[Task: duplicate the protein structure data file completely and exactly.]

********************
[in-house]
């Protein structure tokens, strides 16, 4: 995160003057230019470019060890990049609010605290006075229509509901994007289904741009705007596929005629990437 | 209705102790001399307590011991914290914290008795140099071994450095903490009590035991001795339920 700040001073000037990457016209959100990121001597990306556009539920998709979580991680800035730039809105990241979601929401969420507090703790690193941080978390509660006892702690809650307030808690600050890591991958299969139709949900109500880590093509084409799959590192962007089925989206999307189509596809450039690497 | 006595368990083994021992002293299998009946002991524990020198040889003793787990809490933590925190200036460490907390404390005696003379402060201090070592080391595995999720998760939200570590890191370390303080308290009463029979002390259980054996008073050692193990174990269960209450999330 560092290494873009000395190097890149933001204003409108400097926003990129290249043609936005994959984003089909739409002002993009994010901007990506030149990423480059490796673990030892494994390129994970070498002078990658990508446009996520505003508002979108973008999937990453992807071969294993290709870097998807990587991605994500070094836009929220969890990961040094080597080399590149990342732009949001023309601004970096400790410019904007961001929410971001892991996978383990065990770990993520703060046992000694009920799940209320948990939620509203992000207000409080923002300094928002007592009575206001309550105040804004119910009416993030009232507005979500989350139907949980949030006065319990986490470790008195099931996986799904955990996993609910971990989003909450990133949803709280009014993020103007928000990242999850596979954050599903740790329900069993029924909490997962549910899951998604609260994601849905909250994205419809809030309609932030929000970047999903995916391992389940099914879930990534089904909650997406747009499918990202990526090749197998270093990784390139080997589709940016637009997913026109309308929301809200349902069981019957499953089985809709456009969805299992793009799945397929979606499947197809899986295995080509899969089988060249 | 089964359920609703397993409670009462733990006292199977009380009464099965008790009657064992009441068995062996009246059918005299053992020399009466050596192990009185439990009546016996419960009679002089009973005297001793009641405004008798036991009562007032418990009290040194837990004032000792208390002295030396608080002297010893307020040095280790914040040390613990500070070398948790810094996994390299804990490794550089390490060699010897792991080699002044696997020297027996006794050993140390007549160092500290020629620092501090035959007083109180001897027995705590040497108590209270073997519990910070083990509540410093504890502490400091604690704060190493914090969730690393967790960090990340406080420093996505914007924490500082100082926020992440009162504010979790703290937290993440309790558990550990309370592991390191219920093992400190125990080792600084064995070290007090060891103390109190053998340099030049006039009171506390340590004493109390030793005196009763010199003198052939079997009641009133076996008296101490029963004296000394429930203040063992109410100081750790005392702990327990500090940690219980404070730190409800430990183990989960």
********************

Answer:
[in-house]
């Protein structure tokens, strides 16, 4: 995160003057230019470019060890990049609010605290006075229509509901994007289904741009705007596929005629990437 | 209705102790001399307590011991914290914290008795140099071994450095903490009590035991001795339920 700040001073000037990457016209959100990121001597990306556009539920998709979580991680800035730039809105990241979601929401969420507090703790690193941080978390509660006892702690809650307030808690600050890591991958299969139709949900109500880590093509084409799959590192962007089925989206999307189509596809450039690497 | 006595368990083994021992002293299998009946002991524990020198040889003793787990809490933590925190200036460490907390404390005696003379402060201090070592080391595995999720998760939200570590890191370390303080308290009463029979002390259980054996008073050692193990174990269960209450999330 560092290494873009000395190097890149933001204003409108400097926003990129290249043609936005994959984003089909739409002002993009994010901007990506030149990423480059490796673990030892494994390129994970070498002078990658990508446009996520505003508002979108973008999937990453992807071969294993290709870097998807990587991605994500070094836009929220969890990961040094080597080399590149990342732009949001023309601004970096400790410019904007961001929410971001892991996978383990065990770990993520703060046992000694009920799940209320948990939620509203992000207000409080923002300094928002007592009575206001309550105040804004119910009416993030009232507005979500989350139907949980949030006065319990986490470790008195099931996986799904955990996993609910971990989003909450990133949803709280009014993020103007928000990242999850596979954050599903740790329900069993029924909490997962549910899951998604609260994601849905909250994205419809809030309609932030929000970047999903995916391992389940099914879930990534089904909650997406747009499918990202990526090749197998270093990784390139080997589709940016637009997913026109309308929301809200349902069981019957499953089985809709456009969805299992793009799945397929979606499947197809899986295995080509899969089988060249 | 089964359920609703397993409670009462733990006292199977009380009464099965008790009657064992009441068995062996009246059918005299053992020399009466050596192990009185439990009546016996419960009679002089009973005297001793009641405004008798036991009562007032418990009290040194837990004032000792208390002295030396608080002297010893307020040095280790914040040390613990500070070398948790810094996994390299804990490794550089390490060699010897792991080699002044696997020297027996006794050993140390007549160092500290020629620092501090035959007083109180001897027995705590040497108590209270073997519990910070083990509540410093504890502490400091604690704060190493914090969730690393967790960090990340406080420093996505914007924490500082100082926020992440009162504010979790703290937290993440309790558990550990309370592991390191219920093992400190125990080792600084064995070290007090060891103390109190053998340099030049006039009171506390340590004493109390030793005196009763010199003198052939079997009641009133076996008296101490029963004296000394429930203040063992109410100081750790005392702990327990500090940690219980404070730190409800430990183990989960």